Afghanistan Conditions Deteriorating
by Kathleen Kenna (December 2001)
Conditions in Afghanistan are getting worse as coalition air strikes and rival gun battles escalate.
"The stability of the country is very precarious," said Georges Dutreix, head of mission for Medecins sans frontieres (Doctors Without Borders).
"It's worsening. Security is shaky in most parts of the country, especially the roads between cities," he said yesterday. The escalating violence, together with unexploded munitions and land mines, has strangled efforts to get food, medicine and health care to many Afghans, especially in urban areas threatened by fighting and in rural areas isolated from main relief agencies.
"This is one of the worst centres in the world for misery," said Dutreix, who has worked three years in Afghanistan and another five with MSF in Africa.
The American-led bombing of Kandahar has reduced Afghanistan's second-largest city to a shell, forcing 85 per cent of the 800,000 population to flee.
"This is the largest exodus from Afghanistan we have seen in recent years," said Yusuf Hussan, spokesperson for the United Nations refugee agency. "We believe thousands have crossed illegally into Pakistan. They are fleeing because of food shortages and insecurity."
Pakistan has again closed its border to Afghanistan, refusing all but the most fragile refugees for the past two days, Hussan said. That has stranded about 6,000 at the border and untold thousands more - too weak or afraid to travel - at Spin Boldak, the last village before the Pakistan checkpoint at Chaman.
"There are thousands waiting to enter Pakistan," Hussan said. "We can't reach them."
While the World Food Program has stockpiled some supplies for the most needy at the border, the Islamic Relief agency has warned it doesn't have enough food, water or shelter for an estimated 100,000 that have sought refuge in a makeshift camp at Spin Boldak.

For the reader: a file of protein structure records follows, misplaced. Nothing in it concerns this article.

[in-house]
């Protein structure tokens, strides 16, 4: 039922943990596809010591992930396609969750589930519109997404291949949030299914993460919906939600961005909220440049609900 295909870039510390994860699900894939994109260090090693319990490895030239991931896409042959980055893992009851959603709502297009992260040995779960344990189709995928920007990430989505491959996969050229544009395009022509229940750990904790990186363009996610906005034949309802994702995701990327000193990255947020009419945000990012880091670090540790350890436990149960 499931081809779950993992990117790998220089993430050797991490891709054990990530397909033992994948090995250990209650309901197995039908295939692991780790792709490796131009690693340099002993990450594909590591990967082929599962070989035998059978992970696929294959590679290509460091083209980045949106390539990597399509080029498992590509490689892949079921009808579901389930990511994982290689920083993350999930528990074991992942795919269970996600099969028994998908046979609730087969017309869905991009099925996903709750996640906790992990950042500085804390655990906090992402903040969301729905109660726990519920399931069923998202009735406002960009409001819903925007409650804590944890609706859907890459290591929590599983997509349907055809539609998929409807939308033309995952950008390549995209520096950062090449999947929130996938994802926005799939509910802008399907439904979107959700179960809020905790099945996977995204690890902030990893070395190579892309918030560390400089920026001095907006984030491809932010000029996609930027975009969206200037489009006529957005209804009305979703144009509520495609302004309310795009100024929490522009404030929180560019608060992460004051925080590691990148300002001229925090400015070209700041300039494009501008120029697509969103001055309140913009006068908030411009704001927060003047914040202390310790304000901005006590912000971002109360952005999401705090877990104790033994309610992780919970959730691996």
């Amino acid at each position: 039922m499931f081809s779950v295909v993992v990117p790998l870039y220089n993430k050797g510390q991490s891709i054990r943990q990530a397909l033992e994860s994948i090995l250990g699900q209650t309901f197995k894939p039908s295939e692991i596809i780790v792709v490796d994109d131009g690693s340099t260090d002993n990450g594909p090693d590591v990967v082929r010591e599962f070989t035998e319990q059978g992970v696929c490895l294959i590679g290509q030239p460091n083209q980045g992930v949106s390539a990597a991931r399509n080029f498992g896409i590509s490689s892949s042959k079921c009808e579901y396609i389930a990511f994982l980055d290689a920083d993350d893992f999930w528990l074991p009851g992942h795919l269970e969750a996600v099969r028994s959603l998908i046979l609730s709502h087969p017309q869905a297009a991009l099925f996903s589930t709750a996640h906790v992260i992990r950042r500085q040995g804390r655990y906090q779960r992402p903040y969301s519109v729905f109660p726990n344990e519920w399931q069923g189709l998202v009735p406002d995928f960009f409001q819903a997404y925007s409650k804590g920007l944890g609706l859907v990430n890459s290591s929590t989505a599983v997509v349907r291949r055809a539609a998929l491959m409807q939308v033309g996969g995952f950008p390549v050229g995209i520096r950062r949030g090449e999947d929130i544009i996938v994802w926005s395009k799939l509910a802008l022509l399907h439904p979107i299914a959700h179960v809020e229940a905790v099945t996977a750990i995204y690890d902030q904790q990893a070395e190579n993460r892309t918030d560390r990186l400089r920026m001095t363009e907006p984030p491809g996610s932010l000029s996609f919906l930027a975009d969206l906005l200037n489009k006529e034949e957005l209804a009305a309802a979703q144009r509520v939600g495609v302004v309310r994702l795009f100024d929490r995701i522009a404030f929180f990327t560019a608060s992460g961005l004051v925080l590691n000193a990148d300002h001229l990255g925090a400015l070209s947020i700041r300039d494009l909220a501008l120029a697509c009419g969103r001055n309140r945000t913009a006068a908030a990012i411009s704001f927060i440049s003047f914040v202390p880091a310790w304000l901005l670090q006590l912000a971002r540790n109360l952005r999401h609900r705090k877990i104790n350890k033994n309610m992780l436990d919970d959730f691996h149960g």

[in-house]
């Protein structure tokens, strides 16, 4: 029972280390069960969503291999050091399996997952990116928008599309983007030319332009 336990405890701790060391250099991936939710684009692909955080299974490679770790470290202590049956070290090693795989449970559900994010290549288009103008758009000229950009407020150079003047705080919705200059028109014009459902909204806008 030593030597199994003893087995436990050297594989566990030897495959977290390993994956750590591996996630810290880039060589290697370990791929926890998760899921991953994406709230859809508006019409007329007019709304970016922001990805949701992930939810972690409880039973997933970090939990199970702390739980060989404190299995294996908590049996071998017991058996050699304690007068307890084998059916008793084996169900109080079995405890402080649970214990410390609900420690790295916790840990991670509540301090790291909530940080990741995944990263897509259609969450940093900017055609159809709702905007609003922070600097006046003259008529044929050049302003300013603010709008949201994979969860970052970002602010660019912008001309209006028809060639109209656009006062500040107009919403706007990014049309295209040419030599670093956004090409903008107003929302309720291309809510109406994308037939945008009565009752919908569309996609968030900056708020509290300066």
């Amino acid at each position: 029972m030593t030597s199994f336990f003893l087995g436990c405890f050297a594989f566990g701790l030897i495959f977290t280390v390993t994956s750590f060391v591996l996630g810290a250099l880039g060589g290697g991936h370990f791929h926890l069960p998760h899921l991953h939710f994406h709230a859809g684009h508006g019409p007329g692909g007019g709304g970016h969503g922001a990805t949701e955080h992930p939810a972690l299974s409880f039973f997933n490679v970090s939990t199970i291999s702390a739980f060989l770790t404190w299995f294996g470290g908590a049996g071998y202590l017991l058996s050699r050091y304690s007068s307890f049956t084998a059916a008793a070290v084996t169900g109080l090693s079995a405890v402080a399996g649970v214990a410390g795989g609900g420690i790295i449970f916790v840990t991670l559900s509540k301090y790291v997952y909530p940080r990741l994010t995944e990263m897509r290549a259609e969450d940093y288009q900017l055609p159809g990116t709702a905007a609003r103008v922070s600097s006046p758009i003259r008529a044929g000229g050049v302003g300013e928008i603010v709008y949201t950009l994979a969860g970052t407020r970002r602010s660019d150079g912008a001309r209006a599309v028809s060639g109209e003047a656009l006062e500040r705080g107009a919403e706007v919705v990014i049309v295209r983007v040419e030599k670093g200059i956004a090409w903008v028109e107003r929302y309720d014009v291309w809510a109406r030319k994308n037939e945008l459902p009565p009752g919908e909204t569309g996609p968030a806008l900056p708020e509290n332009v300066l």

It's too dangerous still for aid workers to enter many parts of Afghanistan because of continued fighting, said United Nations official Khaled Mansour.
"The situation is very unstable," he told a news conference yesterday. "There are pockets of instability" from the south to the north, including major cities such as Kandahar, Jalalabad, Mazar-e-Sharif and Kunduz.
"Sporadic shooting and fighting" still in the northern city of Mazar-e-Sharif has made it especially difficult for relief groups to resume operations, Mansour said.
The U.N. pulled its lone security officer from the northern city on Sunday because of the risk.
Mazar-e-Sharif's links to Uzbekistan, Turkmenistan and Tajikistan make it the most crucial transit point for getting food to Afghanistan's huge "hunger belt" in the centre and north. It's estimated 4 million people in that region need emergency food supplies, Mansour said.
Another 3.5 million Afghans depend on international agencies for food and other essentials.
Across Afghanistan, truckers, the media and refugees report gun battles continue between rival tribes and divided factions of the Northern Alliance in villages and major cities such as Kunduz.
Highway robberies by armed gunmen appear to have increased, judging from anecdotal evidence and the refusal of aid groups and others to travel.
There are increasing reports of heavily armed mercenaries demanding "tolls" to cross their informal road checkpoints.
Critical supply routes are still cut off from Pakistan and Uzbekistan, and the threat of violence is so high that truckers won't move aid supplies at night, Mansour said.
Even the capital Kabul, considered relatively peaceful since the Nov. 13 Taliban retreat, is threatened by sporadic violence. There's a strict 10 p.m. curfew, yet most streets are empty soon after nightfall. Kabul residents were warned yesterday that six major areas are deemed dangerous because of unexploded bombs, rockets and live ammunition left from coalition attacks. Land beside two main highways linking Kabul to Bagram air base, one of the few airstrips available in the country, is so heavily mined that drivers are even warned not to go off the pavement.
As well, "one bomb has gone missing" in a pit of loose earth at Kabul airport, where coalition strikes left runways unusable, Mansour said. De-mining teams have yet to find the bomb, despite digging a crater 24 metres deep and 5 metres wide where it landed. Mines and live bombs maim, on average, 40 to 100 people a week in Afghanistan and half of those die before they get medical help, he added.
- The Toronto Star, December 4, 2001
- posted at ZNet